The downward trajectory in the employment cycle has now affected one of America's largest beermakers, that is, Molson Coors Brewing Co., the producer of Coors Light and Miller Lite, who is expected to lay off 500 employees across its international offices.
The bulk of the job cuts will be concentrated in the company's international offices in North America.
As of 2018, the company had 17,500 employees, which means about 3% of its entire workforce will be laid off in the near term.
The restructuring plan will cost Molson Coors about $180 million through 2021. During the process, hundreds of employees will be laid off, and that number could increase during a recession.
Molson Coors, also announced it had begun a transitional phase of relocating its Denver headquarters to Chicago, but will keep its brewery open in Golden, Colorado.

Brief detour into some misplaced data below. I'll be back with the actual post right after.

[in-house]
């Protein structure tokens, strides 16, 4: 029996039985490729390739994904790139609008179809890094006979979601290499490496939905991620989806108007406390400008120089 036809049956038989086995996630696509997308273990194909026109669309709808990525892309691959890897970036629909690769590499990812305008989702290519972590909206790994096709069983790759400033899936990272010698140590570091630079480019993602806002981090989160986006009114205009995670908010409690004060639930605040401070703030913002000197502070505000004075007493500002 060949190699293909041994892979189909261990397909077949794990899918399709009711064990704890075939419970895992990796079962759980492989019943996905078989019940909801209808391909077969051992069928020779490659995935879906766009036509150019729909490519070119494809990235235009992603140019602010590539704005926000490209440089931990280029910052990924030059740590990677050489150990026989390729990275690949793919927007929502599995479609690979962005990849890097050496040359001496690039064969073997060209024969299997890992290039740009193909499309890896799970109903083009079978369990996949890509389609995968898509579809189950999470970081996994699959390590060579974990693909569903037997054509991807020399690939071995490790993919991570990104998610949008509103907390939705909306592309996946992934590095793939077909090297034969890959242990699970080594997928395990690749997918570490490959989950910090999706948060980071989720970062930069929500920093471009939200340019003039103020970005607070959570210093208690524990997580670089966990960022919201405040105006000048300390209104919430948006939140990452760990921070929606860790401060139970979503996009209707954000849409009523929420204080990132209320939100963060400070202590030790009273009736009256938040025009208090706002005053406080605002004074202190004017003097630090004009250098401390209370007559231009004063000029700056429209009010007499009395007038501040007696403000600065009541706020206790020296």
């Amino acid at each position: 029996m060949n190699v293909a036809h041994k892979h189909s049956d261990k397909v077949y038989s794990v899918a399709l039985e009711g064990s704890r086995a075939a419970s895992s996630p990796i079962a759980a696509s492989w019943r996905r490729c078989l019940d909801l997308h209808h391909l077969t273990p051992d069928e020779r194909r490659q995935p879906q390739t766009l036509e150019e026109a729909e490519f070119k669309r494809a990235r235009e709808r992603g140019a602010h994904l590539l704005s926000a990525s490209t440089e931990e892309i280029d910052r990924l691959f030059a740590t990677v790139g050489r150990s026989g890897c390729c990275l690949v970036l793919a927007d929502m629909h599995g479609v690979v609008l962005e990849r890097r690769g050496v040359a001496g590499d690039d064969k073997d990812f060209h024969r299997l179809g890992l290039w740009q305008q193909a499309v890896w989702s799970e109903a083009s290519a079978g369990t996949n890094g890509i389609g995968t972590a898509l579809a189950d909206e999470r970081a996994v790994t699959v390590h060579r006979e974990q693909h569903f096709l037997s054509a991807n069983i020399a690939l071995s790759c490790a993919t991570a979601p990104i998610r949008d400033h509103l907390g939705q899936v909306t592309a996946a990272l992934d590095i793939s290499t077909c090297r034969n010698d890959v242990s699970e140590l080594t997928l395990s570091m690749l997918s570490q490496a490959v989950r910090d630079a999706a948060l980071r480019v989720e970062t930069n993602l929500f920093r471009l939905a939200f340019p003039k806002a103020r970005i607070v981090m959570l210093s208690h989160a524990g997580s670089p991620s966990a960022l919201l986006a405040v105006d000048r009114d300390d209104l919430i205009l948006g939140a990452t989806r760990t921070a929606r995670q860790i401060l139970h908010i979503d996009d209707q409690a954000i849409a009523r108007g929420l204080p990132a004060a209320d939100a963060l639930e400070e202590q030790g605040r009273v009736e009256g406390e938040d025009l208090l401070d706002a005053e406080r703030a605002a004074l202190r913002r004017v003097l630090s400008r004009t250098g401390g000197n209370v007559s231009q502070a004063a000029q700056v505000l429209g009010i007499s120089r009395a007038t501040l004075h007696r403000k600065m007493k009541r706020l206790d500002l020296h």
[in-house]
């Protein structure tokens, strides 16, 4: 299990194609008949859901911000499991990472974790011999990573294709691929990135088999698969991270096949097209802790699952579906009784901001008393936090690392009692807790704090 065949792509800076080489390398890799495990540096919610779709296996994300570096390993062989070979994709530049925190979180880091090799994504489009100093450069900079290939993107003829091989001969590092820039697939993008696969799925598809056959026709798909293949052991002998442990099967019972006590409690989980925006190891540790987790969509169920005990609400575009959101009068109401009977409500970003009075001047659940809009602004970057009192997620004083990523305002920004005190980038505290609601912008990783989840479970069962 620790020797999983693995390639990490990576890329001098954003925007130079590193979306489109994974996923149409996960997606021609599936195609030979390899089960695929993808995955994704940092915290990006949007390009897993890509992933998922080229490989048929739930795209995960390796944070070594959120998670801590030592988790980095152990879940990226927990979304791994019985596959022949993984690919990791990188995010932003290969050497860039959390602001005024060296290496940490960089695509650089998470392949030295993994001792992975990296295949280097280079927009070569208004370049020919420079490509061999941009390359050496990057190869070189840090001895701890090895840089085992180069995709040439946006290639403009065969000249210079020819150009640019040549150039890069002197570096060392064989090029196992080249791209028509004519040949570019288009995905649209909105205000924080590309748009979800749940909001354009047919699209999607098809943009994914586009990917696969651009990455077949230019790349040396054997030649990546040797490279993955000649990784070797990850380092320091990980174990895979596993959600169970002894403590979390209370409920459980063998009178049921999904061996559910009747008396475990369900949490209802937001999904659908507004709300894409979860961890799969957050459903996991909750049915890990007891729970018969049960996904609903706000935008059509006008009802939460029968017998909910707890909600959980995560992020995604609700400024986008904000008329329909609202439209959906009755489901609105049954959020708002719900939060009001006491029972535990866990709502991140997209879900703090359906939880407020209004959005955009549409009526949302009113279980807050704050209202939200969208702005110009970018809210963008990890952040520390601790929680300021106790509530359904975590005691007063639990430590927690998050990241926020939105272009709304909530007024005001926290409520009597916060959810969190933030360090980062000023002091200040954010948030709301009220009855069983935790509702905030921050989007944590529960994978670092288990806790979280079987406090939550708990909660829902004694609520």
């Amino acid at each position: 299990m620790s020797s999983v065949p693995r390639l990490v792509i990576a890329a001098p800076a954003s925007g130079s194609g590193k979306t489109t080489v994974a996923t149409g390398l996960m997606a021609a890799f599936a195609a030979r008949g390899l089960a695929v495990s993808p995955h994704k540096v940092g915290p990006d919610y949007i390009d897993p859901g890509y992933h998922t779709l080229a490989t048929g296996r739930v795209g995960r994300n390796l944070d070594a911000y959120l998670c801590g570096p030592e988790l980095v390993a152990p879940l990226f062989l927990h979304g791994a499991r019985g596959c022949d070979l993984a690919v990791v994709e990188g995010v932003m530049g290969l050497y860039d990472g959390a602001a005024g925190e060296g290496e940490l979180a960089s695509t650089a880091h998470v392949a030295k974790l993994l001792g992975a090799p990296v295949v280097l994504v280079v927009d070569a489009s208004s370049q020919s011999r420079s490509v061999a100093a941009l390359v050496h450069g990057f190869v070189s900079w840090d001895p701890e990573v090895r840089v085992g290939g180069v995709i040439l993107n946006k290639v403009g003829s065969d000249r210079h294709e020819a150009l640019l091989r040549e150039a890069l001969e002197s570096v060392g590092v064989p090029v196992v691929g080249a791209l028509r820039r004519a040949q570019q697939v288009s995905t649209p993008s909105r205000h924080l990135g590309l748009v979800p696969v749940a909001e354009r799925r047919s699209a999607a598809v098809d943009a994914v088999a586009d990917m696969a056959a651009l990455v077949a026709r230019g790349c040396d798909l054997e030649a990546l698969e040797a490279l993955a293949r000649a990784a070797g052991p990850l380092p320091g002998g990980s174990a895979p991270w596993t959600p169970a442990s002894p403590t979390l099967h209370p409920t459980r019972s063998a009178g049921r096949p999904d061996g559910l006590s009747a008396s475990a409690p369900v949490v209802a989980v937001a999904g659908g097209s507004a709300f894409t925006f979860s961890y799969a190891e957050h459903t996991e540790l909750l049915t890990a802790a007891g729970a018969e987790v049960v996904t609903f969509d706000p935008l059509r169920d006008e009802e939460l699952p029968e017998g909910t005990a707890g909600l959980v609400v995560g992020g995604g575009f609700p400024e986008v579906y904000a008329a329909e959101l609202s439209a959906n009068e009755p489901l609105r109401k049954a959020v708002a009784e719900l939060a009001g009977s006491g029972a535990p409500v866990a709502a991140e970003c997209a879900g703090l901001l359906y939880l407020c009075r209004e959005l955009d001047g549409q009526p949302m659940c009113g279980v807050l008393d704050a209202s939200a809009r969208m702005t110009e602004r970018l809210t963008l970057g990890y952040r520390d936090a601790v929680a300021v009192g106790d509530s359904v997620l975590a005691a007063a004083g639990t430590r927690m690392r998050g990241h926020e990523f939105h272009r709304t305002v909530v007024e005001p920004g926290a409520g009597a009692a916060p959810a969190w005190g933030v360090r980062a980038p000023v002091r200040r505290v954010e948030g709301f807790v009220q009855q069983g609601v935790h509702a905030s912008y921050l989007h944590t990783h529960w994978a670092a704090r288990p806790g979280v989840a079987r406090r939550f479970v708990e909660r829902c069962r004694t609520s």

"Our business is at an inflection point. We can continue down the path we've been on for several years now, or we can make significant and difficult changes necessary to get back on the right track," CEO and president Gavin Hattersley said in a press release.
Beermakers, as a whole, are suffering from declining demand in North America in the last several years. Industry tracker IWSR said alcohol sales volumes have dropped since 2017.
Shares of Molson Coors dropped 2% by 1:00 pm est., but have fallen nearly 13% in the last four trading sessions. Wall Street's earnings expectations for 3Q missed on Wednesday morning as revenue and profits dropped.
Anheuser-Busch InBev has also lowered its guidance for the next several quarters as sales volumes slump across the world.
Molson Coors, attempting to stop further hemorrhaging of sales, recently acquired a portfolio of "brewed beverages," including tea, coffee, and beer.
In 1Q19, the brewer also started selling alcoholic coffee and canned wine.
With marijuana sales up across the US and alcohol sales moving lower, the consumer, with insurmountable debts, in the next recession, will be smoking their financial woes away, opposed to drinking themselves to sleep seen in prior economic downturns. Every bear market is different.